Kansas Abortion Bill Stuck in Committee Over KU Medical Center Concerns
A provision some lawmakers fear could prevent the University of Kansas medical center from providing abortion training to residents is casting uncertainty over a sweeping abortion bill being considered by a state House committee.
The provision is part of a bill that seeks to ensure no taxpayer money goes toward funding abortions in Kansas, including making it illegal for someone to claim medical expenses related to an abortion on their tax returns.
The Lawrence Journal-World reported Thursday that the provision in question would not allow any state employee to perform abortions, which could have implications for medical residents at the University of Kansas. Residents studying to be obstetricians and gynecologists are required to have the training.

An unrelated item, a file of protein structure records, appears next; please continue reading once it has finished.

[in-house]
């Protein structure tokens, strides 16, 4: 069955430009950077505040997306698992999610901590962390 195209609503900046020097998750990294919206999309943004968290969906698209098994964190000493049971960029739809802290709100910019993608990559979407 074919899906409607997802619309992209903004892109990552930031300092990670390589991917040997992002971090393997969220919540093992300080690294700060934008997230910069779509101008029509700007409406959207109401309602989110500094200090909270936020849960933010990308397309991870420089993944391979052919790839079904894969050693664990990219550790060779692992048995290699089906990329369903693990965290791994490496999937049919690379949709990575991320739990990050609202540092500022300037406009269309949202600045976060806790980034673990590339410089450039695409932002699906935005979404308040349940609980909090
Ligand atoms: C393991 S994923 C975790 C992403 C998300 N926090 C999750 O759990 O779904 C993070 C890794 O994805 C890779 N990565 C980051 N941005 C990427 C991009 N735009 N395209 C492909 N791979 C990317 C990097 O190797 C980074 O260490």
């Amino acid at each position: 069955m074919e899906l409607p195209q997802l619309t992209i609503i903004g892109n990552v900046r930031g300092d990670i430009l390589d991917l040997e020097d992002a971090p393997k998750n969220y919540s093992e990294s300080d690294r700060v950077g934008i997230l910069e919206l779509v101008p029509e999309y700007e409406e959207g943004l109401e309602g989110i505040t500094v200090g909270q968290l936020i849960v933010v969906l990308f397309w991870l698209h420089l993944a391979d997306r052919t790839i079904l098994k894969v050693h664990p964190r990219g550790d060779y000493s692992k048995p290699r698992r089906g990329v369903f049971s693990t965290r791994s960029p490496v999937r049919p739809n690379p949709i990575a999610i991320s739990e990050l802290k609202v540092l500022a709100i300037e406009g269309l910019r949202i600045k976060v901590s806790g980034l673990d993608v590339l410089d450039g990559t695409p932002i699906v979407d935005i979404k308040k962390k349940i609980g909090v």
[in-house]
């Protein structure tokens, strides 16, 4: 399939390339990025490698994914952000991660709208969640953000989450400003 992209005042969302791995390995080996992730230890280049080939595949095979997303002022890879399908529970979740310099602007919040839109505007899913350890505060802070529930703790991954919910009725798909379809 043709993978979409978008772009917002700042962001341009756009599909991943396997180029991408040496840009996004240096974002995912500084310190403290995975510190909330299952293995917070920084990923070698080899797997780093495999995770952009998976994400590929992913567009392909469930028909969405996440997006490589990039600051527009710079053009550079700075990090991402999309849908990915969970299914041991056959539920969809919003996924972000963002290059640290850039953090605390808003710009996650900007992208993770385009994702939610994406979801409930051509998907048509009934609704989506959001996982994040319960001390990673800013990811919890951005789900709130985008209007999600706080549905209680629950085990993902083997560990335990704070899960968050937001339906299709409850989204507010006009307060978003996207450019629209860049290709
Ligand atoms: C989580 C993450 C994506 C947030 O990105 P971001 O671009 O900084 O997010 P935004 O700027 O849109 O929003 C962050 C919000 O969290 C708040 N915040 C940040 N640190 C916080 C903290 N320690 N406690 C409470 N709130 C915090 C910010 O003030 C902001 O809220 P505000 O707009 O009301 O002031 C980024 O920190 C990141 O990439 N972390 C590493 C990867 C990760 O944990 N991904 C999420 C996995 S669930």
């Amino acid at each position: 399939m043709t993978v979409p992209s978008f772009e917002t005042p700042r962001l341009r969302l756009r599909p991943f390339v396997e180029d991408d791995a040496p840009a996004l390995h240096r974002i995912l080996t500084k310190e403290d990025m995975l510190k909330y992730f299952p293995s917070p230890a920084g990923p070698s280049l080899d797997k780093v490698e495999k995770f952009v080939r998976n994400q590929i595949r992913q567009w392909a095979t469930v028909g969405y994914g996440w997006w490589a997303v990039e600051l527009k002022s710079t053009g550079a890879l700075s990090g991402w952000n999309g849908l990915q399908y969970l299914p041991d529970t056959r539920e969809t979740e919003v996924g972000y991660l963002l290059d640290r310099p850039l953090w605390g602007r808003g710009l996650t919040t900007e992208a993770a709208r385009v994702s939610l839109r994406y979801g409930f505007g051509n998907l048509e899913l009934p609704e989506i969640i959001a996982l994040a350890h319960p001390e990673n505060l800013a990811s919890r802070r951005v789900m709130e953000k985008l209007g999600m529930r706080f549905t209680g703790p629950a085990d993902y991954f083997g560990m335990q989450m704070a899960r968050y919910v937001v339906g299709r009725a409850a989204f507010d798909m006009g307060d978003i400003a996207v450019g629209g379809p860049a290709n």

Some lawmakers are concerned the medical center could lose accreditation if it did not provide the required abortion training. The bill currently is in the House Federal and State Affairs Committee, where legislators could take action on it today or Friday.
Rep. Steve Brunk, a Wichita Republican and chairman of the committee, said the issue had been discussed, but concerns were raised after the formal hearing on the measure. Brunk’s committee still is reviewing the bill, but he’s suggested it could be sent to the full House for debate as is, leaving the medical center issue to the Senate to address later in the session.